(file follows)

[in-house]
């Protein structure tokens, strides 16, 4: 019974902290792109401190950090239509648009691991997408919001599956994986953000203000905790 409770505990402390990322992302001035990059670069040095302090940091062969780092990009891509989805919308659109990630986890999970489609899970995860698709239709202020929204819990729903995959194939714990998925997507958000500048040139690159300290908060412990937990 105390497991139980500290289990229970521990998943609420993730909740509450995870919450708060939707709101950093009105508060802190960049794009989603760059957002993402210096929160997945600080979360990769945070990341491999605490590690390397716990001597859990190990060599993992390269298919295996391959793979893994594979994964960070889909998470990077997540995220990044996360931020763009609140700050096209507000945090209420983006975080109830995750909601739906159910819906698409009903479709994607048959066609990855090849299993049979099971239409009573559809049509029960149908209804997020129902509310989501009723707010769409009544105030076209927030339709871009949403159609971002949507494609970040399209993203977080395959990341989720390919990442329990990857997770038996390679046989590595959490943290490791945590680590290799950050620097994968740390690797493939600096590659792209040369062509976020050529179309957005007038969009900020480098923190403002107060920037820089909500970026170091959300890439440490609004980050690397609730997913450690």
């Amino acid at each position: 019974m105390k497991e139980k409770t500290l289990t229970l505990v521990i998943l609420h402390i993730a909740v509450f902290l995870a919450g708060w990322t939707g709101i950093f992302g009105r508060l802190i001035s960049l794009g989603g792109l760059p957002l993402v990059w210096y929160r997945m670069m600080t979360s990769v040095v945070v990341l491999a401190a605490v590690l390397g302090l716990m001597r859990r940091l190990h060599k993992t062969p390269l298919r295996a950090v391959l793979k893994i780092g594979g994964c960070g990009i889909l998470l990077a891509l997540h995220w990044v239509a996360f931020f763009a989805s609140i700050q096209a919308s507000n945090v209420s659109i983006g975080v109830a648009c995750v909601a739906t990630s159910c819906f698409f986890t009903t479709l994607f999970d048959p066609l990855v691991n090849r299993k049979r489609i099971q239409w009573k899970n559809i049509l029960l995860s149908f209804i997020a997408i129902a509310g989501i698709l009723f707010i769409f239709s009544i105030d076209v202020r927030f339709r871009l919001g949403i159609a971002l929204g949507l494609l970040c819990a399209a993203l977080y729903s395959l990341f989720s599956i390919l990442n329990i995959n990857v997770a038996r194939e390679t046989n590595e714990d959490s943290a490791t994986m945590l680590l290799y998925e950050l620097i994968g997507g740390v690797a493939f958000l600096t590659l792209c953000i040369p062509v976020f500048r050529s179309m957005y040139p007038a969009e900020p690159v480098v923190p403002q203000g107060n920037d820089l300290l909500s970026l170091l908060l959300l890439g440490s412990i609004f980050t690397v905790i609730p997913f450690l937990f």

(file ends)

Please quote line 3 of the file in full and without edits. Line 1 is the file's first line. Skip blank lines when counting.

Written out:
């Amino acid at each position: 019974m105390k497991e139980k409770t500290l289990t229970l505990v521990i998943l609420h402390i993730a909740v509450f902290l995870a919450g708060w990322t939707g709101i950093f992302g009105r508060l802190i001035s960049l794009g989603g792109l760059p957002l993402v990059w210096y929160r997945m670069m600080t979360s990769v040095v945070v990341l491999a401190a605490v590690l390397g302090l716990m001597r859990r940091l190990h060599k993992t062969p390269l298919r295996a950090v391959l793979k893994i780092g594979g994964c960070g990009i889909l998470l990077a891509l997540h995220w990044v239509a996360f931020f763009a989805s609140i700050q096209a919308s507000n945090v209420s659109i983006g975080v109830a648009c995750v909601a739906t990630s159910c819906f698409f986890t009903t479709l994607f999970d048959p066609l990855v691991n090849r299993k049979r489609i099971q239409w009573k899970n559809i049509l029960l995860s149908f209804i997020a997408i129902a509310g989501i698709l009723f707010i769409f239709s009544i105030d076209v202020r927030f339709r871009l919001g949403i159609a971002l929204g949507l494609l970040c819990a399209a993203l977080y729903s395959l990341f989720s599956i390919l990442n329990i995959n990857v997770a038996r194939e390679t046989n590595e714990d959490s943290a490791t994986m945590l680590l290799y998925e950050l620097i994968g997507g740390v690797a493939f958000l600096t590659l792209c953000i040369p062509v976020f500048r050529s179309m957005y040139p007038a969009e900020p690159v480098v923190p403002q203000g107060n920037d820089l300290l909500s970026l170091l908060l959300l890439g440490s412990i609004f980050t690397v905790i609730p997913f450690l937990f």